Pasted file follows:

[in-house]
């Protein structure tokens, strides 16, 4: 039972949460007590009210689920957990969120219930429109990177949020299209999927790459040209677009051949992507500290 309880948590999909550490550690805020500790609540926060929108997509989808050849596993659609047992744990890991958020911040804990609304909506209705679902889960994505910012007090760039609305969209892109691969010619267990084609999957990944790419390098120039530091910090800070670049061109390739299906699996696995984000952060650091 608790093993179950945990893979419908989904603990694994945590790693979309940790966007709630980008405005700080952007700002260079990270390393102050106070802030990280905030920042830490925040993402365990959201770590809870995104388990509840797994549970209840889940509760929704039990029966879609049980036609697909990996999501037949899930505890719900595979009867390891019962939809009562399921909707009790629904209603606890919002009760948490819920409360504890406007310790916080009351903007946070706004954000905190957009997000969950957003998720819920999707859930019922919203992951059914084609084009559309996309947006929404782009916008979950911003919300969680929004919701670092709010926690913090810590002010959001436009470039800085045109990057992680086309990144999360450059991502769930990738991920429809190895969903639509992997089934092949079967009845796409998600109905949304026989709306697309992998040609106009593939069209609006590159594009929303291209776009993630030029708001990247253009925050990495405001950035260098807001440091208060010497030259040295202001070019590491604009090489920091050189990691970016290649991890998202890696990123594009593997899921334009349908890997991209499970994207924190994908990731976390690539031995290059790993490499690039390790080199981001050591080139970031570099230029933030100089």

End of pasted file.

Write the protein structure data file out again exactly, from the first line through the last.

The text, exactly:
[in-house]
């Protein structure tokens, strides 16, 4: 039972949460007590009210689920957990969120219930429109990177949020299209999927790459040209677009051949992507500290 309880948590999909550490550690805020500790609540926060929108997509989808050849596993659609047992744990890991958020911040804990609304909506209705679902889960994505910012007090760039609305969209892109691969010619267990084609999957990944790419390098120039530091910090800070670049061109390739299906699996696995984000952060650091 608790093993179950945990893979419908989904603990694994945590790693979309940790966007709630980008405005700080952007700002260079990270390393102050106070802030990280905030920042830490925040993402365990959201770590809870995104388990509840797994549970209840889940509760929704039990029966879609049980036609697909990996999501037949899930505890719900595979009867390891019962939809009562399921909707009790629904209603606890919002009760948490819920409360504890406007310790916080009351903007946070706004954000905190957009997000969950957003998720819920999707859930019922919203992951059914084609084009559309996309947006929404782009916008979950911003919300969680929004919701670092709010926690913090810590002010959001436009470039800085045109990057992680086309990144999360450059991502769930990738991920429809190895969903639509992997089934092949079967009845796409998600109905949304026989709306697309992998040609106009593939069209609006590159594009929303291209776009993630030029708001990247253009925050990495405001950035260098807001440091208060010497030259040295202001070019590491604009090489920091050189990691970016290649991890998202890696990123594009593997899921334009349908890997991209499970994207924190994908990731976390690539031995290059790993490499690039390790080199981001050591080139970031570099230029933030100089």